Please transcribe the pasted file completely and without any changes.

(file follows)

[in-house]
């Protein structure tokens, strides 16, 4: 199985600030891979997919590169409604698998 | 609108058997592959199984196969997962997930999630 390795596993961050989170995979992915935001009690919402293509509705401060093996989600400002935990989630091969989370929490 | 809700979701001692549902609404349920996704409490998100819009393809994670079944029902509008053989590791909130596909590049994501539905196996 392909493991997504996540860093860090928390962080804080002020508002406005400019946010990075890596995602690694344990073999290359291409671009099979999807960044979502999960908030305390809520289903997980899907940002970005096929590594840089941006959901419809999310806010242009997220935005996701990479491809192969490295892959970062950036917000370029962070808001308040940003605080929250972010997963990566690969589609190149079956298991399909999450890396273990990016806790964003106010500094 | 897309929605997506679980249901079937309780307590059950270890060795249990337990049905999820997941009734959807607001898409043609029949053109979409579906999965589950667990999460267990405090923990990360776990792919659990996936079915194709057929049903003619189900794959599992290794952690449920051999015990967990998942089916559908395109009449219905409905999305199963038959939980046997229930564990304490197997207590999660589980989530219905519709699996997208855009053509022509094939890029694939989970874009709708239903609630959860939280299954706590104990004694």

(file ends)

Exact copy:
[in-house]
């Protein structure tokens, strides 16, 4: 199985600030891979997919590169409604698998 | 609108058997592959199984196969997962997930999630 390795596993961050989170995979992915935001009690919402293509509705401060093996989600400002935990989630091969989370929490 | 809700979701001692549902609404349920996704409490998100819009393809994670079944029902509008053989590791909130596909590049994501539905196996 392909493991997504996540860093860090928390962080804080002020508002406005400019946010990075890596995602690694344990073999290359291409671009099979999807960044979502999960908030305390809520289903997980899907940002970005096929590594840089941006959901419809999310806010242009997220935005996701990479491809192969490295892959970062950036917000370029962070808001308040940003605080929250972010997963990566690969589609190149079956298991399909999450890396273990990016806790964003106010500094 | 897309929605997506679980249901079937309780307590059950270890060795249990337990049905999820997941009734959807607001898409043609029949053109979409579906999965589950667990999460267990405090923990990360776990792919659990996936079915194709057929049903003619189900794959599992290794952690449920051999015990967990998942089916559908395109009449219905409905999305199963038959939980046997229930564990304490197997207590999660589980989530219905519709699996997208855009053509022509094939890029694939989970874009709708239903609630959860939280299954706590104990004694």